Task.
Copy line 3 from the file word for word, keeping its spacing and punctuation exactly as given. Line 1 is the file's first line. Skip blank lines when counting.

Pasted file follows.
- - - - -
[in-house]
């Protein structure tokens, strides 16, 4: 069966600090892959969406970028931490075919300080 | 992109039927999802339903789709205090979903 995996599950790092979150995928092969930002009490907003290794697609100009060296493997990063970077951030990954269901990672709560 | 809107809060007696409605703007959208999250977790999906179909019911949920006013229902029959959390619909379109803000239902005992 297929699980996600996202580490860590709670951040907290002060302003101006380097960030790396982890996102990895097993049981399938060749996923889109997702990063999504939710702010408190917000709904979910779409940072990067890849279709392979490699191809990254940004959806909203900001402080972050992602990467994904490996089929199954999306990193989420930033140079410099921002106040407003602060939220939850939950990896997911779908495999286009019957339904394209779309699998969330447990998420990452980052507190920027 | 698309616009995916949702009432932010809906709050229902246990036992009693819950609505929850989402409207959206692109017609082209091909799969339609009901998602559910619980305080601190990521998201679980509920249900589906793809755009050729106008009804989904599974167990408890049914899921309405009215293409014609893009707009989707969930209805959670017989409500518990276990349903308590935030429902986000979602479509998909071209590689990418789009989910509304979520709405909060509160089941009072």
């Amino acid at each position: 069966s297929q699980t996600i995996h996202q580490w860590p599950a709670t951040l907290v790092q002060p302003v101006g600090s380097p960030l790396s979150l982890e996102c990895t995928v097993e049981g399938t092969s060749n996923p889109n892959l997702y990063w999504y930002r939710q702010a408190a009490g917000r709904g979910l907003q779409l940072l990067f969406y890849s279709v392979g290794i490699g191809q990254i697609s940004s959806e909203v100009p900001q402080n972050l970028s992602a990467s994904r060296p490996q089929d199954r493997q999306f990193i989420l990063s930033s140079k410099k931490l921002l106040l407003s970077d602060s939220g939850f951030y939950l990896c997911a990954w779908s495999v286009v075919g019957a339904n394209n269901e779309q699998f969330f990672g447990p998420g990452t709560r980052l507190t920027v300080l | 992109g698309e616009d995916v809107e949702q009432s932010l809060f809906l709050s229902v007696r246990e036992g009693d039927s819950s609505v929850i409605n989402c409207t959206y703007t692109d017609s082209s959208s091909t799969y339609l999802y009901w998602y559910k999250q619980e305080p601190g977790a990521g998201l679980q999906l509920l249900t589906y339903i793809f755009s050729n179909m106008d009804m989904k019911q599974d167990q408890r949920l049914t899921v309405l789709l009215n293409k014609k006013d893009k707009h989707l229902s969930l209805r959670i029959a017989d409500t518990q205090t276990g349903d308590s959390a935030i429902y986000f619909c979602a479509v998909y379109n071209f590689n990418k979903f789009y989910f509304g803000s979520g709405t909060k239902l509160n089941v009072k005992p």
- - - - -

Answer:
């Amino acid at each position: 069966s297929q699980t996600i995996h996202q580490w860590p599950a709670t951040l907290v790092q002060p302003v101006g600090s380097p960030l790396s979150l982890e996102c990895t995928v097993e049981g399938t092969s060749n996923p889109n892959l997702y990063w999504y930002r939710q702010a408190a009490g917000r709904g979910l907003q779409l940072l990067f969406y890849s279709v392979g290794i490699g191809q990254i697609s940004s959806e909203v100009p900001q402080n972050l970028s992602a990467s994904r060296p490996q089929d199954r493997q999306f990193i989420l990063s930033s140079k410099k931490l921002l106040l407003s970077d602060s939220g939850f951030y939950l990896c997911a990954w779908s495999v286009v075919g019957a339904n394209n269901e779309q699998f969330f990672g447990p998420g990452t709560r980052l507190t920027v300080l | 992109g698309e616009d995916v809107e949702q009432s932010l809060f809906l709050s229902v007696r246990e036992g009693d039927s819950s609505v929850i409605n989402c409207t959206y703007t692109d017609s082209s959208s091909t799969y339609l999802y009901w998602y559910k999250q619980e305080p601190g977790a990521g998201l679980q999906l509920l249900t589906y339903i793809f755009s050729n179909m106008d009804m989904k019911q599974d167990q408890r949920l049914t899921v309405l789709l009215n293409k014609k006013d893009k707009h989707l229902s969930l209805r959670i029959a017989d409500t518990q205090t276990g349903d308590s959390a935030i429902y986000f619909c979602a479509v998909y379109n071209f590689n990418k979903f789009y989910f509304g803000s979520g709405t909060k239902l509160n089941v009072k005992p």